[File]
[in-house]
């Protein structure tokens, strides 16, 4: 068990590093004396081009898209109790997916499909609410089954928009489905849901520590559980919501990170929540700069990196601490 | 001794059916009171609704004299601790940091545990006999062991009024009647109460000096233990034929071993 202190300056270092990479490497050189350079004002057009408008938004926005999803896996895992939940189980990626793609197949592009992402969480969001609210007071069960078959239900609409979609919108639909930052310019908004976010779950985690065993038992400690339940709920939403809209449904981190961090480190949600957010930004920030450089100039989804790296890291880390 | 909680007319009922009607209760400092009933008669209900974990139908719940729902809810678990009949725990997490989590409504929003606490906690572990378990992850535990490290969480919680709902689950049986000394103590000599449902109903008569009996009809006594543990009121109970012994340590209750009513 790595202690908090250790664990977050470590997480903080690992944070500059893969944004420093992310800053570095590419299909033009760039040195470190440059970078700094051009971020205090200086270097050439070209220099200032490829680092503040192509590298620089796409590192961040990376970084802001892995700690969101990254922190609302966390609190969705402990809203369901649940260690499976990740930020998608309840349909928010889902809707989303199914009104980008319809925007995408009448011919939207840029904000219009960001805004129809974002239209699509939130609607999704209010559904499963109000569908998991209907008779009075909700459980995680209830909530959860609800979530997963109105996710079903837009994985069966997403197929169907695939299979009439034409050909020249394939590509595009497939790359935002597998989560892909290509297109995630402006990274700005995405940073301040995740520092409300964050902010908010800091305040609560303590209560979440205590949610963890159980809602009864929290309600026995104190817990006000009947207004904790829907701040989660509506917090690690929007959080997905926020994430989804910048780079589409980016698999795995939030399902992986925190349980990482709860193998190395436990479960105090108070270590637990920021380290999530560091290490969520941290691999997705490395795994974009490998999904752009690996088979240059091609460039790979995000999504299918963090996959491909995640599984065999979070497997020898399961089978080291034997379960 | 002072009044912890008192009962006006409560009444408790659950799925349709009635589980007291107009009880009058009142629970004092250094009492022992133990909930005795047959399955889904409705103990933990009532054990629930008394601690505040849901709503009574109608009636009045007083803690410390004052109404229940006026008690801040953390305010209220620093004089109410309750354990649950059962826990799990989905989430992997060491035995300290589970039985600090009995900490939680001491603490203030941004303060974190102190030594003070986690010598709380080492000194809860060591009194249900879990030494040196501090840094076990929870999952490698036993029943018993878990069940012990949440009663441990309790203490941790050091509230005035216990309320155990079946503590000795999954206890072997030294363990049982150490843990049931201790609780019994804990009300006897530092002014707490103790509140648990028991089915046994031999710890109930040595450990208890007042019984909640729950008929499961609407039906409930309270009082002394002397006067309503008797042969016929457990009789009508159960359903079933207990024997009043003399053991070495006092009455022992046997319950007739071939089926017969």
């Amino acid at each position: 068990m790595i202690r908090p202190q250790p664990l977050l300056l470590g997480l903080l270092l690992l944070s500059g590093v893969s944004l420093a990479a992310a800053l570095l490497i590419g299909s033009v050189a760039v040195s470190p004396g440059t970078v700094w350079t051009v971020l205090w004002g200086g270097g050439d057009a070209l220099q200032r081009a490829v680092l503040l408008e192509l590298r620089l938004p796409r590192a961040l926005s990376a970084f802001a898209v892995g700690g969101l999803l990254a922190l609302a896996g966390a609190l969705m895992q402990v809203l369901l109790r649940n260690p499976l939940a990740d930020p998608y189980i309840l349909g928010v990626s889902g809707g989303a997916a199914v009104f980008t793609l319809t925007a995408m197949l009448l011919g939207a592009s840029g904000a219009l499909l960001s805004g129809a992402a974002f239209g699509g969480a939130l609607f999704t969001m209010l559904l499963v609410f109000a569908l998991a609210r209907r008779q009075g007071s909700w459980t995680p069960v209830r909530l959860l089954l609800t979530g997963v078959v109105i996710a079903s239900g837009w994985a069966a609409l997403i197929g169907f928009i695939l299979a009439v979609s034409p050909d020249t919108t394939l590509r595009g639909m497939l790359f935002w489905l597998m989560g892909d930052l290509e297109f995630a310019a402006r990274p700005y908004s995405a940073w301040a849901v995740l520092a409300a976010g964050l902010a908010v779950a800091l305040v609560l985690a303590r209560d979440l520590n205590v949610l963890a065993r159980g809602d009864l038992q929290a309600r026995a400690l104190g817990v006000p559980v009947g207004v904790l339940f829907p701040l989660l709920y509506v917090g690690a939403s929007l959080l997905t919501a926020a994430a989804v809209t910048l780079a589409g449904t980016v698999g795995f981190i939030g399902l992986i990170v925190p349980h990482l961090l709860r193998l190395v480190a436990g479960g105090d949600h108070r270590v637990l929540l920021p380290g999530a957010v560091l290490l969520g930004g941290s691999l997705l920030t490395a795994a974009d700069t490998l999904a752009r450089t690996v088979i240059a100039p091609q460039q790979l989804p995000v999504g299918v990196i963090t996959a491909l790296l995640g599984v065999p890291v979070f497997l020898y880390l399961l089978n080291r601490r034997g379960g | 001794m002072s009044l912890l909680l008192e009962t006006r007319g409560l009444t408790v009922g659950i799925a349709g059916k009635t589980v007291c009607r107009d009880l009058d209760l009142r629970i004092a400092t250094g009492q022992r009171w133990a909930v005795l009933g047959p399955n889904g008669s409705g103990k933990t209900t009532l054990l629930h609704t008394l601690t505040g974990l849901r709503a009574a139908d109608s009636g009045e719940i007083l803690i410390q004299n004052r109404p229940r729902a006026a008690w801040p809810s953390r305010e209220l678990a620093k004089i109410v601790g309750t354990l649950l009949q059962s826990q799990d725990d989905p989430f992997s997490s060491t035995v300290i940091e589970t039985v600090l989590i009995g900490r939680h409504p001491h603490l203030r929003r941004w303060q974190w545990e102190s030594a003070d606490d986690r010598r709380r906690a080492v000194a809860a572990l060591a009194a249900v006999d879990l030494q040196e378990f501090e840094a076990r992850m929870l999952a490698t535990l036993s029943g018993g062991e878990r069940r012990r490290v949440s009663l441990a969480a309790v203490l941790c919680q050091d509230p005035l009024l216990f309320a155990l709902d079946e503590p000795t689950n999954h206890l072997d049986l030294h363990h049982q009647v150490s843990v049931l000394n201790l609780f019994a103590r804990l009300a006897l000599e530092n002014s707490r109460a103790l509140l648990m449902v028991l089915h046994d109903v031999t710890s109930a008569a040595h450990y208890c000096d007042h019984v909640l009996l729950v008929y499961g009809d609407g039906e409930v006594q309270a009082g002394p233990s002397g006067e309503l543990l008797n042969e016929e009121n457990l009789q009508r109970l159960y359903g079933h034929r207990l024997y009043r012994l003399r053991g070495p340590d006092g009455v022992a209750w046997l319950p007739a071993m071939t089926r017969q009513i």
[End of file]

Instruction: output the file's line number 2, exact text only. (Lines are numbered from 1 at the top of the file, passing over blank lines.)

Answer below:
């Protein structure tokens, strides 16, 4: 068990590093004396081009898209109790997916499909609410089954928009489905849901520590559980919501990170929540700069990196601490 | 001794059916009171609704004299601790940091545990006999062991009024009647109460000096233990034929071993 202190300056270092990479490497050189350079004002057009408008938004926005999803896996895992939940189980990626793609197949592009992402969480969001609210007071069960078959239900609409979609919108639909930052310019908004976010779950985690065993038992400690339940709920939403809209449904981190961090480190949600957010930004920030450089100039989804790296890291880390 | 909680007319009922009607209760400092009933008669209900974990139908719940729902809810678990009949725990997490989590409504929003606490906690572990378990992850535990490290969480919680709902689950049986000394103590000599449902109903008569009996009809006594543990009121109970012994340590209750009513 790595202690908090250790664990977050470590997480903080690992944070500059893969944004420093992310800053570095590419299909033009760039040195470190440059970078700094051009971020205090200086270097050439070209220099200032490829680092503040192509590298620089796409590192961040990376970084802001892995700690969101990254922190609302966390609190969705402990809203369901649940260690499976990740930020998608309840349909928010889902809707989303199914009104980008319809925007995408009448011919939207840029904000219009960001805004129809974002239209699509939130609607999704209010559904499963109000569908998991209907008779009075909700459980995680209830909530959860609800979530997963109105996710079903837009994985069966997403197929169907695939299979009439034409050909020249394939590509595009497939790359935002597998989560892909290509297109995630402006990274700005995405940073301040995740520092409300964050902010908010800091305040609560303590209560979440205590949610963890159980809602009864929290309600026995104190817990006000009947207004904790829907701040989660509506917090690690929007959080997905926020994430989804910048780079589409980016698999795995939030399902992986925190349980990482709860193998190395436990479960105090108070270590637990920021380290999530560091290490969520941290691999997705490395795994974009490998999904752009690996088979240059091609460039790979995000999504299918963090996959491909995640599984065999979070497997020898399961089978080291034997379960 | 002072009044912890008192009962006006409560009444408790659950799925349709009635589980007291107009009880009058009142629970004092250094009492022992133990909930005795047959399955889904409705103990933990009532054990629930008394601690505040849901709503009574109608009636009045007083803690410390004052109404229940006026008690801040953390305010209220620093004089109410309750354990649950059962826990799990989905989430992997060491035995300290589970039985600090009995900490939680001491603490203030941004303060974190102190030594003070986690010598709380080492000194809860060591009194249900879990030494040196501090840094076990929870999952490698036993029943018993878990069940012990949440009663441990309790203490941790050091509230005035216990309320155990079946503590000795999954206890072997030294363990049982150490843990049931201790609780019994804990009300006897530092002014707490103790509140648990028991089915046994031999710890109930040595450990208890007042019984909640729950008929499961609407039906409930309270009082002394002397006067309503008797042969016929457990009789009508159960359903079933207990024997009043003399053991070495006092009455022992046997319950007739071939089926017969």